The CD marketplace was again boosted by positive rate news today, as yet another institution added a 5.25% APY certificate to the national offerings. In addition to three CDs available at that rate in our 6-month term category and three in our 18-month term category, CD shoppers can now also earn 5.25% APY on a 12-month bank certificate.

The top nationally available rates in all other terms held their ground, with the best annual percentage yield (APY) you can get on any CD today remaining 5.50% APY, and second-place going to a 5.35% APY certificate. You’ll have to stretch to about two years to earn those best-in-the-country rates, however.

With the future decidedly uncertain on further Federal Reserve rate hikes this year—and even talk of possible rate decreases before 2023 ends—CD returns are exhibiting a bit of a wavering pattern. Though the top rate has generally held or risen in each term, we’ve seen a handful of lower-ranked CDs reduce their rates. Given the Fed’s cloudy rate forecast, with a rate plateau seeming probable in the coming months, grabbing a top-paying CD now could pay significant dividends down the road.

Key Takeaways

  • A new 12-month CD has joined six others paying 5.25% APY, ranging from 7 months to 18 months.
  • For those willing to stretch to two years, two credit union options exist that earn 5.50% or 5.35% APY.
  • The most you can earn on a jumbo CD is still 5.25%, available in multiple terms.
  • If shopping only for a bank CD, your top rate maxes out at 5.25% on terms of 9 to 15 months.

For more than a month now, 5.50% APY has been the top available offering on any nationwide CD. You can get that certificate from Credit Human, a nationally open credit union, on any term you choose between 24 and 35 months.

Joining a nationally available credit union is usually pretty easy, but if don’t want that extra step, you can come close to the top rate with a bank CD. Right now, Brilliant Bank, BrioDirect, and Amerant Bank are each offering a 5.25% APY certificate, on 9-month, 12-month, and 15-month terms, respectively. SouthEast Bank also has a 9-month CD that earns 5.25%.

Select jumbo CDs, which typically require a $50,000 or $100,000 minimum deposit, are also available at 5.25% in a few terms. But you’re usually best served by shopping all CD rates rather than limiting yourself to those marketed specifically as jumbo certificates.

CD Term Yesterday’s Top National Rate Today’s Top National RateDay’s Change (percentage points)
3 months4.75% APY4.75% APYNo change
6 months 5.25% APY5.25% APYNo change
1 year 5.20% APY 5.25% APY+ 0.05%
18 months5.25% APY5.25% APYNo change
2 years 5.50% APY5.50% APYNo change
3 years 5.50% APY 5.50% APYNo change
4 years5.00% APY5.00% APYNo change
5 years 4.68% APY 4.68% APYNo change
10 years4.30% APY4.30% APYNo change
To view the top 15–20 nationwide rates in any term, click on the desired term length in the table above.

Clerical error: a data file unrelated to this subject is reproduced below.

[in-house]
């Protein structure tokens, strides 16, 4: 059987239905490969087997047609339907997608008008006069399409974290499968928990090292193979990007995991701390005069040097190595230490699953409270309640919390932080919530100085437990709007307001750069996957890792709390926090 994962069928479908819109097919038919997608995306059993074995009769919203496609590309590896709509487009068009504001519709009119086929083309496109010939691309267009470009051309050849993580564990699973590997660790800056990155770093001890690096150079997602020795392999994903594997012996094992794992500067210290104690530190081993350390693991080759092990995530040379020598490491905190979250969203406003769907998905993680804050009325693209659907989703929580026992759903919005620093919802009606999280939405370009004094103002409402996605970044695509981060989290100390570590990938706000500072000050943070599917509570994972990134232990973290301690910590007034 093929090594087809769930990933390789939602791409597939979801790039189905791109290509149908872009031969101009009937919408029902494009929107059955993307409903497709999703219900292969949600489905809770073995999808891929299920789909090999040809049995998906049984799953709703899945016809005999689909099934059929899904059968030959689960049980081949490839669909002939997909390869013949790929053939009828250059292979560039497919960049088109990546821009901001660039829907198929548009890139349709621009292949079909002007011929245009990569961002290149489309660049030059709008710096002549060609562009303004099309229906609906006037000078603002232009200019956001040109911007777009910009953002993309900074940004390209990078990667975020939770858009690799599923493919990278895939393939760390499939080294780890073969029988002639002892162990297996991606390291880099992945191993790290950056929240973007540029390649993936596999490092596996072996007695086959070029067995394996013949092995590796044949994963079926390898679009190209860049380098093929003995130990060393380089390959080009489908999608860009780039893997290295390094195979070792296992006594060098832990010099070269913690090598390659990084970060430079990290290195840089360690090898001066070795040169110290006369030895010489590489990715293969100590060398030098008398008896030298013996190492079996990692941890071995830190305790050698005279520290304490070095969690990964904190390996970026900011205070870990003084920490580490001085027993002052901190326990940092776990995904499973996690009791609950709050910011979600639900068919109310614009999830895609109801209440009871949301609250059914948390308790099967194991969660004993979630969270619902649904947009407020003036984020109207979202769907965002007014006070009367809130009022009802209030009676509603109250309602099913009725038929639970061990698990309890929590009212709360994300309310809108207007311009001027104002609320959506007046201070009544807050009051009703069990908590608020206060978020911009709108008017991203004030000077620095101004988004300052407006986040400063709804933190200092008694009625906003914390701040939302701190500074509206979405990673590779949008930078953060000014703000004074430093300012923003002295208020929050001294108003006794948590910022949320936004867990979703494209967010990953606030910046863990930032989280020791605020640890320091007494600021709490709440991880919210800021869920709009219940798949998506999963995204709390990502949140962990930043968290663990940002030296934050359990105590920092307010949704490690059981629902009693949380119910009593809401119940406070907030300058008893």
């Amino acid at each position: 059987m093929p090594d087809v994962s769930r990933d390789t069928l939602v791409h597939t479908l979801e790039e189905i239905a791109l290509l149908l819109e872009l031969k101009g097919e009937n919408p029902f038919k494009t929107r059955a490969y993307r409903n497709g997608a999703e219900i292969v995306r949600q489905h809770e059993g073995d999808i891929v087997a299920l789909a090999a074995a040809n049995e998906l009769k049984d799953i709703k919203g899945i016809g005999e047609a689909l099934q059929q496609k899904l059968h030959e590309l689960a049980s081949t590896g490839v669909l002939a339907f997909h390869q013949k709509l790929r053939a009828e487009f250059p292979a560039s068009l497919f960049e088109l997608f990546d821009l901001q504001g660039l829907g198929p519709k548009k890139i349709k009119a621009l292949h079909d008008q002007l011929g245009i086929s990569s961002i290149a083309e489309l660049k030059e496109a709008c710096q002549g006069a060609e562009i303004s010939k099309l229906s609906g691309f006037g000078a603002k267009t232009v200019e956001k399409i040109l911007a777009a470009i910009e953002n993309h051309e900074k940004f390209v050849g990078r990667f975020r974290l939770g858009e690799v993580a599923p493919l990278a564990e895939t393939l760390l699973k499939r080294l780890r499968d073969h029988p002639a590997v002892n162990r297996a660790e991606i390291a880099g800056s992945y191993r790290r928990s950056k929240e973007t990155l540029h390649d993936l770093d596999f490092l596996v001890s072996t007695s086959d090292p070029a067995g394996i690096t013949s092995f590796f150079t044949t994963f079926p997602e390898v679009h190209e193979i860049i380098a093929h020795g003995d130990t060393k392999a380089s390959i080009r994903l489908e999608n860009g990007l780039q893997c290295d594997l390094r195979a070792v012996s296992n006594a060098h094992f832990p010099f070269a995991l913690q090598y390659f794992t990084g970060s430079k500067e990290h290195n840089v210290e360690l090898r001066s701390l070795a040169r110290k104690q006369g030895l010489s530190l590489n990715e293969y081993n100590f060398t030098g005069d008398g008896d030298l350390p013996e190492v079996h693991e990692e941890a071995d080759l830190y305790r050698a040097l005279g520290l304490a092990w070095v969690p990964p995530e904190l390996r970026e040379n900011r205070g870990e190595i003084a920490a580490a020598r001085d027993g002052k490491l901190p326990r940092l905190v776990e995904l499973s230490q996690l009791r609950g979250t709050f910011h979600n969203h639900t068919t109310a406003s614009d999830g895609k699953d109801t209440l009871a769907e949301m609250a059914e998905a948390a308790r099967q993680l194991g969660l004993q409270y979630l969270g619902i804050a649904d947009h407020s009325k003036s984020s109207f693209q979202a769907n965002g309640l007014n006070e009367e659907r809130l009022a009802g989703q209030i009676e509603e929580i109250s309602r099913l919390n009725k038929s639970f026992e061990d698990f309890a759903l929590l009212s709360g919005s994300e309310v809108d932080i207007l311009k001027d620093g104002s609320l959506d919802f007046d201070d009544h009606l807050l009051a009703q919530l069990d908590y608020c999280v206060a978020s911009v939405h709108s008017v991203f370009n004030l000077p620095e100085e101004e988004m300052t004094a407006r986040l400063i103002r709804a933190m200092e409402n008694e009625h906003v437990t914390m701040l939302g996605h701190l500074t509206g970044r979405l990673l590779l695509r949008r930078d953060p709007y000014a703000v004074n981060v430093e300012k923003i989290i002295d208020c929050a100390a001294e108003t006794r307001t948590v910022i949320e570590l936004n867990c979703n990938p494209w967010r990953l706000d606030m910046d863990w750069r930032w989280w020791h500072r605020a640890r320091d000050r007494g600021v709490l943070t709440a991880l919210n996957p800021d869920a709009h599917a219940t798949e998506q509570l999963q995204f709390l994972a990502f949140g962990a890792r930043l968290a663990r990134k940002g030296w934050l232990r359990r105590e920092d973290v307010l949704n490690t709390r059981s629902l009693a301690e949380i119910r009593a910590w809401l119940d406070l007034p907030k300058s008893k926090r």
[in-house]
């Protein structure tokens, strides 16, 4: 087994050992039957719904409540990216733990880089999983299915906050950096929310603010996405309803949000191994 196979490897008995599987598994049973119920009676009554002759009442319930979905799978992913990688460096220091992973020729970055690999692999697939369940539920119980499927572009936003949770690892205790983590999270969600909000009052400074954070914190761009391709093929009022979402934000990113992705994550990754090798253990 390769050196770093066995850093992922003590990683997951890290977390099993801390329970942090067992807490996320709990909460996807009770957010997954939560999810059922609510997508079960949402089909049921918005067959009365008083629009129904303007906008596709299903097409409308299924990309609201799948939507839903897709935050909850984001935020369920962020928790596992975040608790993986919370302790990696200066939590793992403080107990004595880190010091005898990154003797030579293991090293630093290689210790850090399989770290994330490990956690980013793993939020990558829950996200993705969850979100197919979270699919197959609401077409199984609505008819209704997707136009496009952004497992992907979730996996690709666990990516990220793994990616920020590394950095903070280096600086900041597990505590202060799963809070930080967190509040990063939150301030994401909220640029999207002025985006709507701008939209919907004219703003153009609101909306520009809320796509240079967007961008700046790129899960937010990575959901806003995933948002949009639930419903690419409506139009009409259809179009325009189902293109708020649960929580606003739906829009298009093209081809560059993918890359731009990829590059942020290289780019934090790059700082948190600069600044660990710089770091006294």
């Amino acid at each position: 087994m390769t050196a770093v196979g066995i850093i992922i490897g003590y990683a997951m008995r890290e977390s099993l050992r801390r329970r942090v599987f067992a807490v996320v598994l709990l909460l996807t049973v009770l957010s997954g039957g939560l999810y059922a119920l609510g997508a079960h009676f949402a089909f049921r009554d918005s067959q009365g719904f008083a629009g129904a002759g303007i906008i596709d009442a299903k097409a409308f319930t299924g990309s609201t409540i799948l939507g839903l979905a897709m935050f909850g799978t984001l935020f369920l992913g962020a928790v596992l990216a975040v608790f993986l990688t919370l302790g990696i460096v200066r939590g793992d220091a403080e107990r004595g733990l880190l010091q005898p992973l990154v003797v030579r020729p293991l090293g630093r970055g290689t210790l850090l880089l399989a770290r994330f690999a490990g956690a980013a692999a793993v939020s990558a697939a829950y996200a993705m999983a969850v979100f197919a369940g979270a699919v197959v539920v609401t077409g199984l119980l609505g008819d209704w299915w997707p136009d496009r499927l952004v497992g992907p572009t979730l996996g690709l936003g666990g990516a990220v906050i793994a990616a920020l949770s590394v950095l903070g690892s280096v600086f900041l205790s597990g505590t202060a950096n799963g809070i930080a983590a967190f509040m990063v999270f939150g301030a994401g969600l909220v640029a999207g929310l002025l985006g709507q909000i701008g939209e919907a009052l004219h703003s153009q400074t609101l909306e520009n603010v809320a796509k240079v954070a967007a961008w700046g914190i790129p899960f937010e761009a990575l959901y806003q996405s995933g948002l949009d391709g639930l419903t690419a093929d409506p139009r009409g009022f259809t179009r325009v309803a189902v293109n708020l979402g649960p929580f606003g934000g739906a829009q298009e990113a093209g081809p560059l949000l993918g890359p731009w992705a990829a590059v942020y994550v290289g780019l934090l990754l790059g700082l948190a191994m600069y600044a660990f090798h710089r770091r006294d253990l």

CD TermToday’s Top National Bank RateToday’s Top National Credit Union RateToday’s Top National Jumbo Rate
3 months 4.75% APY4.50% APY 3.91% APY 
6 months 5.25% APY5.25% APY 5.25% APY 
1 year 5.25% APY 5.05% APY5.15% APY 
18 months 5.25% APY 5.25% APY 5.25% APY 
2 years 5.13% APY 5.50% APY 5.04% APY 
3 years 4.60% APY 5.50% APY 5.25% APY 
4 years 4.55% APY 5.00% APY 4.89% APY 
5 years 4.50% APY 4.68% APY 4.84% APY 
10 years4.10% APY4.30% APYNone
To view our lists of the top-paying CDs across terms for bank, credit union, and jumbo certificates, click on the column headers above.

Will CD Rates Rise or Fall?

CD rates climbed in 2022 as a result of the Federal Reserve raising the federal funds rate to combat inflation. The Fed’s actions this year have pushed rates to heights not seen in years. The Fed has already raised the fed funds rate twice this year, both times by 0.25%. While still an increase, the hikes were lower than last year when inflation was higher than it is now.

Below you can see how CD rates have trended over the last few years. The points on the graph indicate the highest CD rate offered for that term as of Monday of that week.

The Fed’s next meeting will conclude May 3, and if it decides to put a pause on rate hikes, we could see these lines on the graph stay the same for some time, or begin to drop.

Note that the “top rates” quoted here are the highest nationally available rates Investopedia has identified in its daily rate research on hundreds of banks and credit unions. This is much different than the national average, which includes all banks offering a CD with that term, including many large banks that pay a pittance in interest. Thus, the national averages are always quite low, while the top rates you can unearth by shopping around are often five, 10, or even 15 times higher.

Rate Collection Methodology Disclosure

Every business day, Investopedia tracks the rate data of more than 200 banks and credit unions that offer CDs to customers nationwide and determines daily rankings of the top-paying certificates in every major term. To qualify for our lists, the institution must be federally insured (FDIC for banks, NCUA for credit unions), and the CD’s minimum initial deposit must not exceed $25,000.

Banks must be available in at least 40 states. And while some credit unions require you to donate to a specific charity or association to become a member if you don’t meet other eligibility criteria (e.g., you don’t live in a certain area or work in a certain kind of job), we exclude credit unions whose donation requirement is $40 or more. For more about how we choose the best rates, read our full methodology.

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